Property owners must also have access to extensive expertise on the type of assets to be managed. Office, industrial and retail properties each have their own set of unique characteristics and challenges, and their owners need a solid grasp of local market conditions, as well as the property’s strengths and weaknesses. This knowledge should also be helpful in deciding which third-party service providers are best equipped to execute the asset strategy and the appropriate level of fees.

How are plan sponsors dealing with the multitude of issues involved in owning real estate? Some have hired the required expertise, building their own qualified staff to oversee the assets. A minimum portfolio size of $1 billion is usually necessary to justify gearing up internal staff, since it can be difficult to attract resources for smaller portfolios. Others try to align themselves in mutually beneficial ownership partnerships, which can eliminate the need for additional oversight. Even some plan sponsors with large portfolios mixing both direct ownership positions and partnerships have turned to outsourced asset management services to minimize internal overhead and to maintain maximum control and supervision over their investments.

Beating the Cycle

Which type of arrangement works best, and which delivers the best alpha on plan sponsors’ assets? While there is no quantitative data available to answer this question, plan sponsors have a duty to take a close look at their newly acquired real estate assets and get the necessary expertise to make them perform optimally. Real estate assets can be made to work harder than other asset types and can deliver above-average performance.

Like other markets, the real estate market is cyclical and has done well over the last few years by moving from the recovery through to expansion phases. While the market will eventually reach the inevitable contraction and recession stages, plan sponsors that understand the issues and expertise required—and that can tailor the oversight of their assets accordingly—will benefit from above-average returns, regardless of where we are in the real estate cycle.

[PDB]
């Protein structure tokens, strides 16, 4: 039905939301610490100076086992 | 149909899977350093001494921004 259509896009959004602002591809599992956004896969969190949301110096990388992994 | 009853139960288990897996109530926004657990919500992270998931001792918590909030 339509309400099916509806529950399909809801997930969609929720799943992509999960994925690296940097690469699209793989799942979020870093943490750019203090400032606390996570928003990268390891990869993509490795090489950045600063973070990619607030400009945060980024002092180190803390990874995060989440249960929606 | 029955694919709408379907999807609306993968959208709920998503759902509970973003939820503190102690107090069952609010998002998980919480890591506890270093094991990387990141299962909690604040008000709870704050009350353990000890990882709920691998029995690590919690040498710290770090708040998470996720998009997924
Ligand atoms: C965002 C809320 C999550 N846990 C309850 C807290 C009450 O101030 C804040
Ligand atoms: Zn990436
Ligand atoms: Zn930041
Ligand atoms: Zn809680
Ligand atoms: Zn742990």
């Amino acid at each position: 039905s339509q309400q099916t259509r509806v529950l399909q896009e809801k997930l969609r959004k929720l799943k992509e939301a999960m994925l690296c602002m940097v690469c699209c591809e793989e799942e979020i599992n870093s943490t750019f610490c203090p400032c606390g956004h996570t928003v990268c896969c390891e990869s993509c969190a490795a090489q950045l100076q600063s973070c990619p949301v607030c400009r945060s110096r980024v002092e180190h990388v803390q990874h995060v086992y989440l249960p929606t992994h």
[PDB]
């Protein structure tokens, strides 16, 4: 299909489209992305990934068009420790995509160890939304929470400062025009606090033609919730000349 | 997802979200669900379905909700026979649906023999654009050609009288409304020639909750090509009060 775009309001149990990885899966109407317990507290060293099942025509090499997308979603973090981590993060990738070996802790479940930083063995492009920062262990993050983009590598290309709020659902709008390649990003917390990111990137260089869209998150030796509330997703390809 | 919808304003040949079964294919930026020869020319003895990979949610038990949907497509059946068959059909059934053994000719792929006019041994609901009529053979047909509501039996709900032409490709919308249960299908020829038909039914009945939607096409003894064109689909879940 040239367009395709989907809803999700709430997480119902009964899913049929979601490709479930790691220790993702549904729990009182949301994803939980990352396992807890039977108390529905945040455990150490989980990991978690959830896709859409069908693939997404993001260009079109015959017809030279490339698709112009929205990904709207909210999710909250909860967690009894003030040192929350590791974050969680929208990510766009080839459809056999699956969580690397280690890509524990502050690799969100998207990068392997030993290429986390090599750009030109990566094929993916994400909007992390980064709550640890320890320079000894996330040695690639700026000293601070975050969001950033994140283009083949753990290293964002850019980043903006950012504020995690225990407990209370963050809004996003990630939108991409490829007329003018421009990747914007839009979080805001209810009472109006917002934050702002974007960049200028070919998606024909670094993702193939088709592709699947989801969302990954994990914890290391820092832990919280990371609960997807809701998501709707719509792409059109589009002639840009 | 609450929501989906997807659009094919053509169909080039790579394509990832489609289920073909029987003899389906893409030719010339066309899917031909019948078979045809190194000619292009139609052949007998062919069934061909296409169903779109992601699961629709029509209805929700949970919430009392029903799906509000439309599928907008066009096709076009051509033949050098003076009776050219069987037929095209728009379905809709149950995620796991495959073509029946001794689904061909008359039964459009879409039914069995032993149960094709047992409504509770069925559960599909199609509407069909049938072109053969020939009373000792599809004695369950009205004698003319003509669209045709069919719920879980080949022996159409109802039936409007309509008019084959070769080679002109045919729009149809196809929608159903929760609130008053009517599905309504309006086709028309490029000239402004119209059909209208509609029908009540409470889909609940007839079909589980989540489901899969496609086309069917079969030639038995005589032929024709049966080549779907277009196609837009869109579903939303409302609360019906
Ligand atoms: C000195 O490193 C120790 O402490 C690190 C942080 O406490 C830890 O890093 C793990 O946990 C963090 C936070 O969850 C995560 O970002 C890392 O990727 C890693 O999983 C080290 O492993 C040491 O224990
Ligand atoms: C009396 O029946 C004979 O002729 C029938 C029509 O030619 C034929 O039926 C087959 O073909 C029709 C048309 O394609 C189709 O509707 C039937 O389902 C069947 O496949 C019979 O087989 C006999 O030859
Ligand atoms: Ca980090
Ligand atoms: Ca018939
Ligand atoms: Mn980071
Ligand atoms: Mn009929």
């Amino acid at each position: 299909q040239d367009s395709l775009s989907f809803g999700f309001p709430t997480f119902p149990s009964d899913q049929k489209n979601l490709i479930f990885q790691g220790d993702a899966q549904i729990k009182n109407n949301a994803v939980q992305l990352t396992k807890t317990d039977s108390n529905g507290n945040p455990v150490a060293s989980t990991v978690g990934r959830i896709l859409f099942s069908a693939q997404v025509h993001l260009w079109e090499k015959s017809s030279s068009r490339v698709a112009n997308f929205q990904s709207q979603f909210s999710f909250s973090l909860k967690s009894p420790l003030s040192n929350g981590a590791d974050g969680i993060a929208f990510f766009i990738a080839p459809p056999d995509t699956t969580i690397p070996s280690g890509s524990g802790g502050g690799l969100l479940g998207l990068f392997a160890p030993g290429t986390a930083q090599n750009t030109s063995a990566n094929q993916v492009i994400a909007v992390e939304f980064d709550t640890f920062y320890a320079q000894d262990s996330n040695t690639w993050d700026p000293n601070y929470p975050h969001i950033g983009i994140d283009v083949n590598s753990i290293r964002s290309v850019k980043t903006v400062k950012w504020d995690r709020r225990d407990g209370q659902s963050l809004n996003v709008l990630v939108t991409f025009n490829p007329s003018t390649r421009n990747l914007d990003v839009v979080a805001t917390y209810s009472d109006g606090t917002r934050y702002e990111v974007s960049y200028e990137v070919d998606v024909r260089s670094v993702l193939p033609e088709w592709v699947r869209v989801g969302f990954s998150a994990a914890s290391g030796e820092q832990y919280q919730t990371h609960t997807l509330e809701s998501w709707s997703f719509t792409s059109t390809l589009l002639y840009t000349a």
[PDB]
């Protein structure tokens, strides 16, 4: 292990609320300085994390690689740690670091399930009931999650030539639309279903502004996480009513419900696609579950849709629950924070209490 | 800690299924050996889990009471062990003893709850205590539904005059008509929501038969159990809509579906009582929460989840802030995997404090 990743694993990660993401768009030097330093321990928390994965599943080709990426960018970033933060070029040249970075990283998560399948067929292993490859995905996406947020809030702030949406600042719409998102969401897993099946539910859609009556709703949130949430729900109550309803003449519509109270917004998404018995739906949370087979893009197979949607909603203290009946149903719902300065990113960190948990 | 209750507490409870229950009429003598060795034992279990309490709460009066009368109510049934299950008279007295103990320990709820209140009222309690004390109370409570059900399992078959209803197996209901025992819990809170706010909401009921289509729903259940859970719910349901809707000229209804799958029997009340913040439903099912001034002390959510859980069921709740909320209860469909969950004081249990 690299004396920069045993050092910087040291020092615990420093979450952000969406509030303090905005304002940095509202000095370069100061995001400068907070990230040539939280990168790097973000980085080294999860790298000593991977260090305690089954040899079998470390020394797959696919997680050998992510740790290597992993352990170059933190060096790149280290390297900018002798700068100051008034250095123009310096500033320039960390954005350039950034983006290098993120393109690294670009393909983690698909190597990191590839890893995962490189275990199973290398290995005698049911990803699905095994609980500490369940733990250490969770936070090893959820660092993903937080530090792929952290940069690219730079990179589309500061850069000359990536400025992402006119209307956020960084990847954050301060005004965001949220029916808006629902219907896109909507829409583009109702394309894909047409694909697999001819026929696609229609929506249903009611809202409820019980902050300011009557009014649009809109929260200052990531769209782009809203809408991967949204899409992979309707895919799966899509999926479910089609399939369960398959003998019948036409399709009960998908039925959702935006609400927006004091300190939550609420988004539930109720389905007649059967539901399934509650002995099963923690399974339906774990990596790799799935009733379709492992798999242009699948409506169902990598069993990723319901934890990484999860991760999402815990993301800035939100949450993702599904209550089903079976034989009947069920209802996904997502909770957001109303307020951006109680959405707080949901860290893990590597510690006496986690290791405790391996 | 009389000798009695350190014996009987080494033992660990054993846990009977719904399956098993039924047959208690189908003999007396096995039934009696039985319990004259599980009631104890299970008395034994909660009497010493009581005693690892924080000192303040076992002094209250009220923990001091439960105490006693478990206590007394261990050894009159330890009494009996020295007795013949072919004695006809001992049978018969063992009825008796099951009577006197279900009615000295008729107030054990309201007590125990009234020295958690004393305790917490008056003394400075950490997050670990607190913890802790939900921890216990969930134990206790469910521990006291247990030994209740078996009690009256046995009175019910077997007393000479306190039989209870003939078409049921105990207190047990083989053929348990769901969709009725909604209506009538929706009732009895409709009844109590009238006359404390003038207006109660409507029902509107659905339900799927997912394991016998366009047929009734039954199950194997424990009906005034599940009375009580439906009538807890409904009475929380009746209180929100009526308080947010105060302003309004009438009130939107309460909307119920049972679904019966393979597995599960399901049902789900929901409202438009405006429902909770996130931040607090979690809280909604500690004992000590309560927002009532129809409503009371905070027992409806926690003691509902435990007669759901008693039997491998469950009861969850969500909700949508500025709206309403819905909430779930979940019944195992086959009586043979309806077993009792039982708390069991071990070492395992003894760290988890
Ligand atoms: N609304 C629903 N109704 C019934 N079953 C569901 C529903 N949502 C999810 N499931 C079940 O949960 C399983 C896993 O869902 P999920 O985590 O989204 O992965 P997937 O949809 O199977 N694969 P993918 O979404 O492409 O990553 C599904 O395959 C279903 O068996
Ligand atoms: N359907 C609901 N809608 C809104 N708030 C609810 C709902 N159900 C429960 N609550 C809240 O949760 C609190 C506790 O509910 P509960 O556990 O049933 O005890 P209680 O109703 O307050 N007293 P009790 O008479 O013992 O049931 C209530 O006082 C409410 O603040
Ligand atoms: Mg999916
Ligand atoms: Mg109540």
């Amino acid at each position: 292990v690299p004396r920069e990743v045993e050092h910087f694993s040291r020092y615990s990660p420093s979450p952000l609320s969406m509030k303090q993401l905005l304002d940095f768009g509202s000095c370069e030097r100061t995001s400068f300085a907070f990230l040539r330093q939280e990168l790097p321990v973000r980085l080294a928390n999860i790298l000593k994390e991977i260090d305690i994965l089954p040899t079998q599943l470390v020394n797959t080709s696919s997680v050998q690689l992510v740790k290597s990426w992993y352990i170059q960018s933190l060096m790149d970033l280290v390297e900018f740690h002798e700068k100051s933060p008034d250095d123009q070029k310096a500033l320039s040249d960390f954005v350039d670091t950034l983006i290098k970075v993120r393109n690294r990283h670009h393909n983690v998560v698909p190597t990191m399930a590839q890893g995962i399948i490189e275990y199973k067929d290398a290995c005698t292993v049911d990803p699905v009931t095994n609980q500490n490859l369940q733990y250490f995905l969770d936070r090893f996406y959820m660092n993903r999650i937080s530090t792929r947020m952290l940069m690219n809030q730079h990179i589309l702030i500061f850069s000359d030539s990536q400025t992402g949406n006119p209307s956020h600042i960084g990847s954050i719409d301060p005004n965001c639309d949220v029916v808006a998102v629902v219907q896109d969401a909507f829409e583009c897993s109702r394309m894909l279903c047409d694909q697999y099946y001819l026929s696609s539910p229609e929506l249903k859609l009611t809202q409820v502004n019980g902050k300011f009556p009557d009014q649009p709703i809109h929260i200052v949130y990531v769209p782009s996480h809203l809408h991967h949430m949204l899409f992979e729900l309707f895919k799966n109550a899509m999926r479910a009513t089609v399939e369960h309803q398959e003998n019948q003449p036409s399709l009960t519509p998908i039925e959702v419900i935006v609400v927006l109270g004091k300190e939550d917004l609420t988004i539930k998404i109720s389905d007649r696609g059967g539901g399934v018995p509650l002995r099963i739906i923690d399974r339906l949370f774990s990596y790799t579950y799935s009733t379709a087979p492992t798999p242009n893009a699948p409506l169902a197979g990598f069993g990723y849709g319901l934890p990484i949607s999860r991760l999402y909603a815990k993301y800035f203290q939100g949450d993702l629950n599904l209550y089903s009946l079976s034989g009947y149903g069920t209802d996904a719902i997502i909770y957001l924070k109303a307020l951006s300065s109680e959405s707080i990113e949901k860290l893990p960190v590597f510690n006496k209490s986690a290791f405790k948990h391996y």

Reflecting on Real Estate

Looking to take the real estate plunge? Here are some important factors to consider when making your decision.

Annual Budget Approval
• What are the leasing rates?
• What operating expenses should you plan for?
• How much capital will you need to invest in the building(s)?

Leasing Options
• What are the asking rates?
• Are there any tenant incentives offered?
• If so, what types of incentives (e.g., free rent, monetary compensation) and at what amounts?

Capital Expenditure
• Which items will be included in your capital expenditure?
• What’s your strategy for handling these expenses?
• How will these expenses be recovered from the tenants?
• What impact does your plan have on gross occupancy costs for the tenants?

Exit Strategy
• What’s your timing for selling the asset?
• What tactics will you use to maximize the sale price?

 

Marc Gaudette is vice-president at Murray & Company Real Estate Advisors Inc. mgaudette@murraycie.com

For a PDF of this article, click here.

© Copyright 2008 Rogers Publishing Ltd. This article first appeared in the Spring 2008 edition of INNOVATE magazine, published by BENEFITS CANADA.

 

Copyright © 2020 Transcontinental Media G.P. Originally published on benefitscanada.com